This amazing simple game is a big hit with the students. There is individual and group practice of the new rhythm concept and we're working with rhythms from their song literature. I can think of several variations I could use to adjust the level of difficulty. To make it more challenging, the individual player must tap or clap the rhythm and his team has to identify which card was played. Another challenge could be the individual player must identify which song the rhythm is extracted from. (I would post the song titles on the board for students to refer to.) To make the game easier and more immediately successful, the teacher could chant the rhythm, the class echoes and then the individual player identifies which rhythm was played.

There are so many age-appropriate songs that incorporate tika tika.
Some of my students' favorite ti-ka t-ka songs:

  • Chicken on a Fencepost
  • In and Out Those Dusty Bluebells
  • Chanton Le Petit Moulin
  • Paw Paw Patch 
  • Tideo
  • Goodnight, Sleeptight

Sunday, September 9, 2012

Old House/Rhythm Review

I love the song Old House and I've been looking for something new to do with the song. It's a great la prep or practice song and I start by focusing on the call and response aspect of the song through use of a SMART Board presentation.

My SMART Board  lesson includes pages for students to fill in the boxes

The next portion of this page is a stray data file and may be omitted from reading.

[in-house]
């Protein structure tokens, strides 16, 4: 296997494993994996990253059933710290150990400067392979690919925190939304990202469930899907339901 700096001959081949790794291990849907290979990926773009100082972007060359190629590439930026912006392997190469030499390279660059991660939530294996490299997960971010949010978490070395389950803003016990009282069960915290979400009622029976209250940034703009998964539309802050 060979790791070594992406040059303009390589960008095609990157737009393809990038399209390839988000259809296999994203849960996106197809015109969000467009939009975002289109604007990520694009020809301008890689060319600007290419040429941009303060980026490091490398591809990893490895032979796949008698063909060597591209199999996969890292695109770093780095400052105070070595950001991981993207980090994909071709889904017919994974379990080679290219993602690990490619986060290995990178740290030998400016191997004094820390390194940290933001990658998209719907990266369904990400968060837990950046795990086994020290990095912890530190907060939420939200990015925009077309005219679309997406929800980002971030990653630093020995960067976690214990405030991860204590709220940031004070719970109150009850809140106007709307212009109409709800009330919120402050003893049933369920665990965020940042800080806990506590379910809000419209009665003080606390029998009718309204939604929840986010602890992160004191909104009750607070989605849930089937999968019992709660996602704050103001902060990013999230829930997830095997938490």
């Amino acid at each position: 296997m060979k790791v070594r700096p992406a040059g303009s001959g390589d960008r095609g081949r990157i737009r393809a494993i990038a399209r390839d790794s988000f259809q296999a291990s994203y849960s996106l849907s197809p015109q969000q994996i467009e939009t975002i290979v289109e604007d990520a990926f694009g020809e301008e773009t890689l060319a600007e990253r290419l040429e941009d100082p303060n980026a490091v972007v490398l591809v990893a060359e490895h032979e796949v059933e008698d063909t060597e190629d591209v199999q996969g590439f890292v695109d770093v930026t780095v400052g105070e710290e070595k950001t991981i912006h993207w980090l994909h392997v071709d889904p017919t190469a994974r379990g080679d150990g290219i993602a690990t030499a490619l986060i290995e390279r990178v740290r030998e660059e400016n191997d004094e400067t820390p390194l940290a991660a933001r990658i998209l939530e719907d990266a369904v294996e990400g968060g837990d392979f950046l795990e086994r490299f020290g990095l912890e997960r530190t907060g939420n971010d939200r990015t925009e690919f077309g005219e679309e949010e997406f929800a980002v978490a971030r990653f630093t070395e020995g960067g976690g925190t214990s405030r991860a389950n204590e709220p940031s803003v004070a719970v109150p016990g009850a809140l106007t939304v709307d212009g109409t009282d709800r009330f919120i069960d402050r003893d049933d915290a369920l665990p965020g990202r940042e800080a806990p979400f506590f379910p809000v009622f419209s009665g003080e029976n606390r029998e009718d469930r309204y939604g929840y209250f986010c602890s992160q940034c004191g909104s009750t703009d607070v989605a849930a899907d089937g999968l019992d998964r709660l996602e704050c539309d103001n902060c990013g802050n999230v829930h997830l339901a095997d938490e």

with just the melodic contour  shown with the words:
Additionally, there are pages for fill-in-the-box with the melodic patterns on the staff:

This year I developed a game to review rhythms with my older students. 
A few years ago,  some of our wonderful ROCKE members (now our ROCKE board!) presented a session at our state music ed conference in which they played Jenga while singing Joshua Fit the Battle of Jericho. I loved the idea of using the Jenga pieces so I adapted their game for this song.

Beat passing/rhythm review reading game:

Students sit in a circle. A small wooden tool box is filled with 4 beat rhythm cards.
During the song the toolbox is passed on the beat. 
(We sing the "build it up" verse first so we can build with the Jenga pieces.)
The student holding the box on the last beat of the song chooses a rhythm card from the toolbox and chants and claps the rhythm. The other students repeat the rhythm. 

If the student performs the rhythm correctly, he or she recieves Jenga pieces to build the house in the center of the circle. 

I often tie the number of Jenga pieces to the difficulty of the card. A card with 16th note patterns or a syncopated rhythm is worth 6 Jenga pieces while a rhythm card containing quarter notes and eighth note is worth 4 Jenga pieces.

Bonus Jenga pieces can be earned if the student can answer a question about the rhythm.
"How many beats is syn-co-pa?"
"What rhythm is in the 3rd beat?"
"How many sounds is ti ti-ka?"
"Can you speak that rhythm again but change 1 beat?"

The students love playing the game and it's been a fun way to review rhythms and get back into the habit of making music!